There's just one problem: Some are reporting that Microsoft has decided at the 11th hour to cancel Surface mini yet again. I'm guessing this is just a bit of subterfuge on the Surface team's part—they were quite burned when it became clear I had the entire set of their go-to-market documentation for the Surface 2 products last year—and they're trying to find leaks.

But you never know. As noted previously, Microsoft may have in fact missed the boat on mini-tablets. Overall, tablet sales are slowing much more quickly than expected in 2014, and while mini-tablets was the big driver last year, that's clearly less true now. It's possible that the market for these devices is simply saturated.

Of more interest—to me at least—is the bigger Surface Pro. I've only heard a bit about this device—and that should please the Surface team somewhat. I'm told it's both bigger and thinner than the existing Surface Pro 2, and that it will ship in multiple models with various Core (i3, i5 and i7) processors, answering a remaining quibble about the Pro line. (Even the highest-end, most expensive Surface Pro 2 only ships with a midlevel i5 processor.)

Because it is a different form factor, this new bigger Pro will have a different set of typing covers, and will of course not be compatible with most Pro accessories, including the Dock. That's too bad, but I think moving to a bigger screen is worth it.

Some are also referring to these products as "Surface 3.0," aka the third generation of Surface devices. But that's not accurate: These are still second generation products. The Surface mini is shipping exactly as it would have last year, and the bigger Surface Pro is using the same Intel Core processor platform as Surface Pro 2. You might think of them as "Surface 2.5," but even that is stretching it.

And while the notion that Microsoft always needs three revisions to get something right is a cute one, it's not really accurate either, certainly not anymore, and we can think of all kinds of Microsoft products that don't fit into this neat pigeonhole. Microsoft never got Zune right, for example, and the third Xbox—Xbox One—has pretty much bombed relative to its competition.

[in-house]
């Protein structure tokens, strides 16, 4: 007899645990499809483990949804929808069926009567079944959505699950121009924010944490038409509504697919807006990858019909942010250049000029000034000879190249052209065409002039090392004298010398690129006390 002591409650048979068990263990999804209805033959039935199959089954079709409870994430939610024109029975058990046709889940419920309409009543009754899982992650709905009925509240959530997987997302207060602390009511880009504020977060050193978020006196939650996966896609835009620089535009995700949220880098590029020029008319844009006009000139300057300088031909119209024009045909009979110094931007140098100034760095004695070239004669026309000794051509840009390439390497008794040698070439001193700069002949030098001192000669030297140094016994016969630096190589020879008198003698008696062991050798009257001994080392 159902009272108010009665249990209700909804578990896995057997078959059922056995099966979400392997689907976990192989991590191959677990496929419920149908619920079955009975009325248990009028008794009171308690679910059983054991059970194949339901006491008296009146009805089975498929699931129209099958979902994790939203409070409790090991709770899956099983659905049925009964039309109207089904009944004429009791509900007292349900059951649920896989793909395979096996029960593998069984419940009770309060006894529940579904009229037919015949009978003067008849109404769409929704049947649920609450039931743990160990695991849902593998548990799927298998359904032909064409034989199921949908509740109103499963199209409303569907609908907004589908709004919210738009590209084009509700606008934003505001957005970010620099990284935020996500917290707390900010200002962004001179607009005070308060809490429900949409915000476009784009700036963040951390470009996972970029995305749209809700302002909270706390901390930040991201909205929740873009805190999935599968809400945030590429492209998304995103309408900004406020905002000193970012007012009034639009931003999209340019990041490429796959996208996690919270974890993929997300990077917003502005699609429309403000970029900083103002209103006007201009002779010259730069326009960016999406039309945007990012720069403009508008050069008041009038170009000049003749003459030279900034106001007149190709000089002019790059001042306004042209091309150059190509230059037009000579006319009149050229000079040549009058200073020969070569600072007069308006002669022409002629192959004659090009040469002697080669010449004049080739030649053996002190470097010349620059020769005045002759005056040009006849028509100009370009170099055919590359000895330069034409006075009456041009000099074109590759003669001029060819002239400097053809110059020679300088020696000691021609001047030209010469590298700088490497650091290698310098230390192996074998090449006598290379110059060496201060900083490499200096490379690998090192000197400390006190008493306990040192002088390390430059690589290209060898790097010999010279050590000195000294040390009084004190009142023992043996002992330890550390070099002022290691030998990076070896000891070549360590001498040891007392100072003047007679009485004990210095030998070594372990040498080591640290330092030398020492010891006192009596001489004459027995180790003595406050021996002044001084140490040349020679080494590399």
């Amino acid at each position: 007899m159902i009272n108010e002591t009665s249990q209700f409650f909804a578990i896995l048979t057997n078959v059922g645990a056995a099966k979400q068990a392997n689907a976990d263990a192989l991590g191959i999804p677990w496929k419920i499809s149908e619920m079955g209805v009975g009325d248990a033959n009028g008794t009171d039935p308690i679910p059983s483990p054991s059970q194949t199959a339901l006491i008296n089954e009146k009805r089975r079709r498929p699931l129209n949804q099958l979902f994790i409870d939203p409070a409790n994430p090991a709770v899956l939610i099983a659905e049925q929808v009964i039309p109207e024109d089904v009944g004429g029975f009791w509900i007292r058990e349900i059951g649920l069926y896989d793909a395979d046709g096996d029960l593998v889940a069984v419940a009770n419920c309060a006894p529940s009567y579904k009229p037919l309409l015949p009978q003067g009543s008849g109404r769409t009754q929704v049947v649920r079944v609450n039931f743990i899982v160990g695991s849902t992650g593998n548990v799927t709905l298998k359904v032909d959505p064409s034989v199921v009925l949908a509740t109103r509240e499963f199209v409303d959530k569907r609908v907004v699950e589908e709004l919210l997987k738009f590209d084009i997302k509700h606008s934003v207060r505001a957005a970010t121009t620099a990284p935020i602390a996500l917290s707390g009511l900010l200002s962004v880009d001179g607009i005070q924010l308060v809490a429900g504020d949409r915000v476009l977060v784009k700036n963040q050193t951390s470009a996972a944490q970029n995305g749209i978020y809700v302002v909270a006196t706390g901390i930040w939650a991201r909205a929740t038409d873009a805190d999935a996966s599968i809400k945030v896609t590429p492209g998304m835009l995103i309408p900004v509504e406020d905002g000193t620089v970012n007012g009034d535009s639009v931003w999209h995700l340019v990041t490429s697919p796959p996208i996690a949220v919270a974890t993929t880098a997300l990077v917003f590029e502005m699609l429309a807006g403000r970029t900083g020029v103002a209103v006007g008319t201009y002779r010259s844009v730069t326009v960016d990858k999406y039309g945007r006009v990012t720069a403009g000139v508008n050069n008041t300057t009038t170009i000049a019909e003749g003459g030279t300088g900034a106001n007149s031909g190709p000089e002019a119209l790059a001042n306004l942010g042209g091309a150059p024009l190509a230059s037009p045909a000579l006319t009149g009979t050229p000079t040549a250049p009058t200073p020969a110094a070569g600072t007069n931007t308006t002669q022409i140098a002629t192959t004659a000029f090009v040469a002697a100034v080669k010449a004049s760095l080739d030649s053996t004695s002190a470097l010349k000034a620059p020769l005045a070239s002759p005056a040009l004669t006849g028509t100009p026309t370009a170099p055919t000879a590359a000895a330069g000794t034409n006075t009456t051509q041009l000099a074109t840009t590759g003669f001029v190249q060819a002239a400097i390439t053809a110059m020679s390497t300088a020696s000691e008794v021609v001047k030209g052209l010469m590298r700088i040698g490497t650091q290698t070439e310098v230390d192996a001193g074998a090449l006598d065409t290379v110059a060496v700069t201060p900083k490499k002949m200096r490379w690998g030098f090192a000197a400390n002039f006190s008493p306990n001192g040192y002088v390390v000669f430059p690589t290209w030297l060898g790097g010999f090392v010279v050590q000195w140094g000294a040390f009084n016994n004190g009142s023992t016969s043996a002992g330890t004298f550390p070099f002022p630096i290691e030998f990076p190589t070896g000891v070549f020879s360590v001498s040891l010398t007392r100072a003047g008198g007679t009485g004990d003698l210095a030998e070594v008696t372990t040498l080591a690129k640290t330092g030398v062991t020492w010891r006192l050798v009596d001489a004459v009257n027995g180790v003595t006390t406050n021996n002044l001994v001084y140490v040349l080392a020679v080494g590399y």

The problem with Surface, ultimately, has always been one of timing. Surface would never have existed if it weren't for the iPad, and like the Windows 8 platforms on which it runs, it shipped a few years too late. By the time Microsoft got around to responding to the mini-tablet craze, it actually ended up delaying that product, and it's based on Windows RT anyway. So here we are, two long years after Microsoft first announced its original Surface plans, and Microsoft could finally be delivering the Surface it should have delivered all along: That MacBook Air competitor.

Surface also suffers because it's a follower, not a leader. And while the industrial design of the devices is excellent—heck, so was Zune's—Microsoft needs this product line to embrace what its customers are really doing—productivity work—and not what they wish they were doing (replacing iPads as consumption devices).

This bigger new Surface Pro could belatedly get that right—again, timing—and what the heck. Maybe third time really is the charm.